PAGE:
Saturday, April 2, 2011

Film Noir, Part Two

Not too long ago, I heard Bruce Springsteen’s haunting rendition of the old song-book standard “Angel Eyes,” and it stayed with me. While the song is best remember as sung by Ella Fitzgerald or Frank Sinatra, accompanied by a lush orchestra, Springsteen stripped the song down. His voice barely escaping through clenched teeth, seething into the microphone and backed only by a solo acoustic guitar, Springsteen conveyed the wrecked spirit of a man devastated by the mysterious absence of his love. Springsteen took a song usually associated with sophistication and laid bare the narrator’s incomprehension, his vulnerability, and his sense of being utterly alone.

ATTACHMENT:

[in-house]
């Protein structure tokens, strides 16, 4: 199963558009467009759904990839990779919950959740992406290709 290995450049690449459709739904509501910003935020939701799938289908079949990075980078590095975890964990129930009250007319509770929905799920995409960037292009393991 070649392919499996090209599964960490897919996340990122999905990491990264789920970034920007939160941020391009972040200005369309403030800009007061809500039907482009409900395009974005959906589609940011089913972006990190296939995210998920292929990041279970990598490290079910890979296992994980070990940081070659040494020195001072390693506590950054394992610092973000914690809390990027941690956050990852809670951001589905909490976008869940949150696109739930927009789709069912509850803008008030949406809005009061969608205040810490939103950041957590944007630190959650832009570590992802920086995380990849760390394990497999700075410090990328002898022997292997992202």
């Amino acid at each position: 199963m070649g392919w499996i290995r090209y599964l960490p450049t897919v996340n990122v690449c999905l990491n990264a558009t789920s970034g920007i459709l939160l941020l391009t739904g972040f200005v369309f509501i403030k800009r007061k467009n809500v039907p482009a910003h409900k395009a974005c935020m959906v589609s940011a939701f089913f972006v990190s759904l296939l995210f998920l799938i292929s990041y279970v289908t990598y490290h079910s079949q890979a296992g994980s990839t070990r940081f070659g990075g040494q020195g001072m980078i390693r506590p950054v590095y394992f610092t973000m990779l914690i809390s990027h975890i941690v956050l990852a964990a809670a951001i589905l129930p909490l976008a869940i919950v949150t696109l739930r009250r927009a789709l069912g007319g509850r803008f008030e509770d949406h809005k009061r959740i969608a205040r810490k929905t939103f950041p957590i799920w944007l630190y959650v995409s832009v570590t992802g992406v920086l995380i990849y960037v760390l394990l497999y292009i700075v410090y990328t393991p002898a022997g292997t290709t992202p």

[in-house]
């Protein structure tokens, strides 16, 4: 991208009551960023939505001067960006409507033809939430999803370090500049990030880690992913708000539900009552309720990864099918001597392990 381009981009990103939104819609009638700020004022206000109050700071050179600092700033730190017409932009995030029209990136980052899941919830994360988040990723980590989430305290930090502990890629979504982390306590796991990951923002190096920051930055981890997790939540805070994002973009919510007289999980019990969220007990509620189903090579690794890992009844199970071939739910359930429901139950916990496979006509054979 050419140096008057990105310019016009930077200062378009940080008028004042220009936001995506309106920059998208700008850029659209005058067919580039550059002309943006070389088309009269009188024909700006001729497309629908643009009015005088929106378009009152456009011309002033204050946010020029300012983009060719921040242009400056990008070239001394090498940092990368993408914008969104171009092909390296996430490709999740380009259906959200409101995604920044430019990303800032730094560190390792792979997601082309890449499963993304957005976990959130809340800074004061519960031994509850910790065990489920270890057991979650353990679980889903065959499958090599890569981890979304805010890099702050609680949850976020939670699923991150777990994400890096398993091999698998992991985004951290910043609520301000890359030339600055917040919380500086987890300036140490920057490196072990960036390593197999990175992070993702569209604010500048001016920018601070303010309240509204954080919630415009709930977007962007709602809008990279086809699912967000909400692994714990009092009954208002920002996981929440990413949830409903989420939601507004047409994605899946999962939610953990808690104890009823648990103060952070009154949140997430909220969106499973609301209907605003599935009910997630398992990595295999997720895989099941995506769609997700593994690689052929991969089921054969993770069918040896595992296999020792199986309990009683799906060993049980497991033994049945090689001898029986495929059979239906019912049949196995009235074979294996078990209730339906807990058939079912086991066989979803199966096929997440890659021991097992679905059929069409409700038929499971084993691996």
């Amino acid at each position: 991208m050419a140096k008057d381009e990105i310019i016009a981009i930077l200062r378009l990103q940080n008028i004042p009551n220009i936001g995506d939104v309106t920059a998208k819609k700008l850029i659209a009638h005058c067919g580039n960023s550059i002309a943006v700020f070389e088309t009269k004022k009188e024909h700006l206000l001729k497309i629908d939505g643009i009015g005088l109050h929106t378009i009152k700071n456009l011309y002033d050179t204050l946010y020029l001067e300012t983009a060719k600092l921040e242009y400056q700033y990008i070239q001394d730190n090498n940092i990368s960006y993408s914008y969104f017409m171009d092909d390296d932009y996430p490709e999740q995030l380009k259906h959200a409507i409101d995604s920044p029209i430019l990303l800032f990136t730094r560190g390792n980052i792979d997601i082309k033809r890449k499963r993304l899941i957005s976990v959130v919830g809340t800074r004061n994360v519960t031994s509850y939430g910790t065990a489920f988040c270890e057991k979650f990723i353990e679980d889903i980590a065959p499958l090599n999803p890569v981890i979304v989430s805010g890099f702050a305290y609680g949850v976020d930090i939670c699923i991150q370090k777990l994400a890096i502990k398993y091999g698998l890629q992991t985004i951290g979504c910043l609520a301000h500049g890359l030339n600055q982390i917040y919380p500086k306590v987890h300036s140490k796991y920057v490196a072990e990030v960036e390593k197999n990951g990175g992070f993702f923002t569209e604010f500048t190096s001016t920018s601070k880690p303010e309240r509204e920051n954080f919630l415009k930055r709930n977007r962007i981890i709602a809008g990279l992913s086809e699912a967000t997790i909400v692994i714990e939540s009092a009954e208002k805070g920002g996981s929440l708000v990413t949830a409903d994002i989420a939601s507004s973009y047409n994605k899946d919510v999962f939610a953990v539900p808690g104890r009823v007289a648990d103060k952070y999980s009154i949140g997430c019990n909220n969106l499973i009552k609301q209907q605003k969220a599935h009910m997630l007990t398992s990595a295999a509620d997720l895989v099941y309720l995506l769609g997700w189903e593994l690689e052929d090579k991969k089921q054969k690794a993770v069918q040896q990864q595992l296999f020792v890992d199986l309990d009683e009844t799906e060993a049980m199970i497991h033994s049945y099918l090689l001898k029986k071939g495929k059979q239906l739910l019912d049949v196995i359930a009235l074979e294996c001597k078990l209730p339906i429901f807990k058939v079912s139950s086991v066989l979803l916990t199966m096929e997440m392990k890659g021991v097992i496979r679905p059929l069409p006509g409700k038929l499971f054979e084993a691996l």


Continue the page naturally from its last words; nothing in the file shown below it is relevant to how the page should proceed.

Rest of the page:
In other words, Springsteen’s version of “Angel Eyes” did to a familiar standard what film noir did to studio-era Hollywood: take an entity associated with glamour and twist it to reveal the darkness within.

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